I met Bill Rousseau at the City Market Art Center. My family was walking through the studio galleries, marveling at the talent and weeping at the beauty we couldn’t bring home. Some of us wept inwardly while some of us, namely Emma, cried very outwardly at the injustice of not being able to buy watercolor portraits and masterpieces painted in acrylic.
But back to Bill.
Bill was upstairs in the Art Center in Studio 5, quietly looking down his nose through his large glasses as he painted a layer of dense shrubbery in front of an old Savannah home. The one-room gallery in which he sat was filled with framed oil portraits of historic homes. The studio smelled slightly of wet paint.
“Do we have budding artists here?” the white-haired man at the easel asked upon hearing Devin and Emma comment on the various portraits and beg for one to take home.
“We do,” I said.
The artist turned from his painting and leaned closer to Emma, who was obviously enthralled with the process. “Would you like to help me with this painting?” She nodded, and he handed her a brush tipped with fresh white paint. “Here,” he pointed to an area – a shockingly large area – on his developing masterpiece and instructed Emma to make small white dots where she thought flowers should go.
I held my breath in anticipation, a mixture of pride, joy and fear beating in my chest as I watched my daughter, the budding artist, leave her mark on this man’s work. When she finished, he thanked her and she grinned sheepishly. He turned to my son and asked if he, too, wanted to be an artist.
“I want to be a scientist.”
“Oh, that’s a very good thing,” said the artist. “I was a scientist.”
Devin’s eyes lit up and my instincts buzzed. An artist scientist?
A few minutes later, my family and I were leaving the gallery when my instincts tugged at me. “I, uh, I need to go back,” I told Jared. “I’ll catch up to you guys.” Devin, my budding scientist, followed me back.
I cautiously stepped into the studio, apprehensive about intruding on the artist’s space, time and life story. “Excuse me, I’m sorry to bother you, but, uh…” how do you explain that you’re kind of obsessed with ordinary people who do extraordinary things? “I’m, uh, I’m a.” That always seems to be a good opening. After a little more stumbling and questioning on my part, the artist scientist began to tell me his story.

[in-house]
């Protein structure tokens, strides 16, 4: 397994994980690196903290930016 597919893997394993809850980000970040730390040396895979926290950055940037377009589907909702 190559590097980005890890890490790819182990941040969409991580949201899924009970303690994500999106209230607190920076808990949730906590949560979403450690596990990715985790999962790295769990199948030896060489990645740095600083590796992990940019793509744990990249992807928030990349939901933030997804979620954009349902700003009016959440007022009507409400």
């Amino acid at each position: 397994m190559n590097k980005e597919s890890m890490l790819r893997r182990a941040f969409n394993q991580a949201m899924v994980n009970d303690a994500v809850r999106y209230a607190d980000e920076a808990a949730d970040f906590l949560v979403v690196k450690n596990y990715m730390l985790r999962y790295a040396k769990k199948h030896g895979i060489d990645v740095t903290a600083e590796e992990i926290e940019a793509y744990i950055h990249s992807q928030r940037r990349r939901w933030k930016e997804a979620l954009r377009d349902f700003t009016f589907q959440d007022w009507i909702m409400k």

His name is Bill Rousseau and he began his working life as a scientist working in engineering and applied math. He didn’t hate it and wasn’t mediocre, which you might expect upon hearing he’s since become a painter. In fact, he was very good at being a scientist and engineer. He was the Director of Technologies for United Technologies, which equates to being a very big deal in the field.
“I had a very good career,” Bill said with a smile and not an ounce of resentment or regret.
And then, at 55, he retired and enrolled in art school.
In 2002, he and his wife moved from Syracuse, New York to Savannah, Georgia where Bill could enroll in the Savannah College of Art and Design. Bill had always enjoyed painting and figured it was time to do what he loved.
“Why would you go to school?” I asked. “Why not just paint if that’s what you liked to do?”
“I didn’t think I was good enough yet.”
Bill wanted to paint in the style of the old masters and SCAD, he said, has a very good program for teaching that style. He admitted that his former career had allowed him and his wife to save enough money to support the move and change in lifestyle. And yet as I spoke with him, he was sitting in front of a portrait that would be hopefully be sold for several hundred dollars in a gallery that requires rent and utilities and financial support.
“Why not just paint?” I asked again. “I mean, why turn it into a business?”
“I like meeting people and talking to people, but mostly I love the idea of someone else loving my work and hanging it in their home. The idea of my paintings being in someone’s home is a real thrill for me.”
We chatted a little more and then I thanked Bill for his time and went on to catch up with my family. Later that day, while we combed the shelves of a local art supply store for acrylic paint and canvas pads for the kids, I heard Devin marvel aloud at what he’d heard back in the art gallery.
“Man, he’s done everything I love. Science, math, and art. I didn’t know you could do all those things!”
“Baby, you can do whatever you want,” I told him. “And remember that you don’t have to do anything forever. It’s never too late to change your mind and do something different.”
He nodded and picked out a paint brush.